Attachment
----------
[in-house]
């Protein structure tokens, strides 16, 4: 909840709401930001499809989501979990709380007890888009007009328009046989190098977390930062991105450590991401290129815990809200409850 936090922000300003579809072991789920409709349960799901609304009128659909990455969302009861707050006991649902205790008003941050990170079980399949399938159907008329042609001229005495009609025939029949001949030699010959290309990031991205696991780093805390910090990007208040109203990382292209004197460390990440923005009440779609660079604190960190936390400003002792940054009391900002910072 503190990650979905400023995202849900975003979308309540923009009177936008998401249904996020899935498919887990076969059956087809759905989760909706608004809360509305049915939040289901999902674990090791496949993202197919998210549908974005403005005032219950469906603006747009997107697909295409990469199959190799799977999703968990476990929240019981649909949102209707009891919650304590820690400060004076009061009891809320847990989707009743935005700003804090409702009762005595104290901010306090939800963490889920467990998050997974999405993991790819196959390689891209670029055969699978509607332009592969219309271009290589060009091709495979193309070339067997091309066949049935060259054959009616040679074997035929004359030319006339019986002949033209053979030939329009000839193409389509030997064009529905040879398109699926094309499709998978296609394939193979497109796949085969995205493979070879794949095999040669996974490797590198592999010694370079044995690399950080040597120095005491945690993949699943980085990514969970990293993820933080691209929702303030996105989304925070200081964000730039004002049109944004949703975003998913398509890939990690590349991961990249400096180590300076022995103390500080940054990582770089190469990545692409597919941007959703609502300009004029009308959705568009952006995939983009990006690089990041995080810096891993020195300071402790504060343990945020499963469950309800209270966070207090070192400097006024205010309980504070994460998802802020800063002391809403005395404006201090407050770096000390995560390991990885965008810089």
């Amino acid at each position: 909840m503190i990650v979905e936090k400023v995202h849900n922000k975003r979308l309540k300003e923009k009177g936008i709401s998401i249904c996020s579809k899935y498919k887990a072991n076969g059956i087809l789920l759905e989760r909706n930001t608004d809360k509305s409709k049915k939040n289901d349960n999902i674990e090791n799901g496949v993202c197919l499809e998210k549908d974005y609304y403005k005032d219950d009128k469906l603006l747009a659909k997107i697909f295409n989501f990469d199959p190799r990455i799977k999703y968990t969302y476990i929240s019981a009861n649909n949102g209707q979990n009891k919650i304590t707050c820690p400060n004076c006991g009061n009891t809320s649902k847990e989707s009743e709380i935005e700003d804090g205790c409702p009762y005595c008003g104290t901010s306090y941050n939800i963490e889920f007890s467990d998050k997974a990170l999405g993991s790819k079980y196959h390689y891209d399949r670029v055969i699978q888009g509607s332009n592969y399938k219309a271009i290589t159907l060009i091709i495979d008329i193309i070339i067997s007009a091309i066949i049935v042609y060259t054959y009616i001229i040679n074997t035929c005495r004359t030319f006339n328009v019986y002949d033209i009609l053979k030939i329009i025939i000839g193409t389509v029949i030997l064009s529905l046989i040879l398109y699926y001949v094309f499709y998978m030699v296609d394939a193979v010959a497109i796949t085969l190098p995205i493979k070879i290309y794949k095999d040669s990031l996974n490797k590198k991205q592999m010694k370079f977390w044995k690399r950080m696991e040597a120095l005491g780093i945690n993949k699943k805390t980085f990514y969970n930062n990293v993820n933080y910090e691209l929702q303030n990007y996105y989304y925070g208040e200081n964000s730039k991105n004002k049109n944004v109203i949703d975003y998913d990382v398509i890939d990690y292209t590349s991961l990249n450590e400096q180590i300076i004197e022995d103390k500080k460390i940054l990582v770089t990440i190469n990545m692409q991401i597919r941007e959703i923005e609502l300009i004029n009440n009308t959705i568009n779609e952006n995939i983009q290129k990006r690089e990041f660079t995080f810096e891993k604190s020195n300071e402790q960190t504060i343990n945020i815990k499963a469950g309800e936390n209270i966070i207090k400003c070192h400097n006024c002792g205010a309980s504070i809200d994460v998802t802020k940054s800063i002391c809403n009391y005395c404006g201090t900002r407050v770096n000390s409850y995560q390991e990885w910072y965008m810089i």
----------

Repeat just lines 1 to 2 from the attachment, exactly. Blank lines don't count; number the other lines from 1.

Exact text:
[in-house]
């Protein structure tokens, strides 16, 4: 909840709401930001499809989501979990709380007890888009007009328009046989190098977390930062991105450590991401290129815990809200409850 936090922000300003579809072991789920409709349960799901609304009128659909990455969302009861707050006991649902205790008003941050990170079980399949399938159907008329042609001229005495009609025939029949001949030699010959290309990031991205696991780093805390910090990007208040109203990382292209004197460390990440923005009440779609660079604190960190936390400003002792940054009391900002910072 503190990650979905400023995202849900975003979308309540923009009177936008998401249904996020899935498919887990076969059956087809759905989760909706608004809360509305049915939040289901999902674990090791496949993202197919998210549908974005403005005032219950469906603006747009997107697909295409990469199959190799799977999703968990476990929240019981649909949102209707009891919650304590820690400060004076009061009891809320847990989707009743935005700003804090409702009762005595104290901010306090939800963490889920467990998050997974999405993991790819196959390689891209670029055969699978509607332009592969219309271009290589060009091709495979193309070339067997091309066949049935060259054959009616040679074997035929004359030319006339019986002949033209053979030939329009000839193409389509030997064009529905040879398109699926094309499709998978296609394939193979497109796949085969995205493979070879794949095999040669996974490797590198592999010694370079044995690399950080040597120095005491945690993949699943980085990514969970990293993820933080691209929702303030996105989304925070200081964000730039004002049109944004949703975003998913398509890939990690590349991961990249400096180590300076022995103390500080940054990582770089190469990545692409597919941007959703609502300009004029009308959705568009952006995939983009990006690089990041995080810096891993020195300071402790504060343990945020499963469950309800209270966070207090070192400097006024205010309980504070994460998802802020800063002391809403005395404006201090407050770096000390995560390991990885965008810089």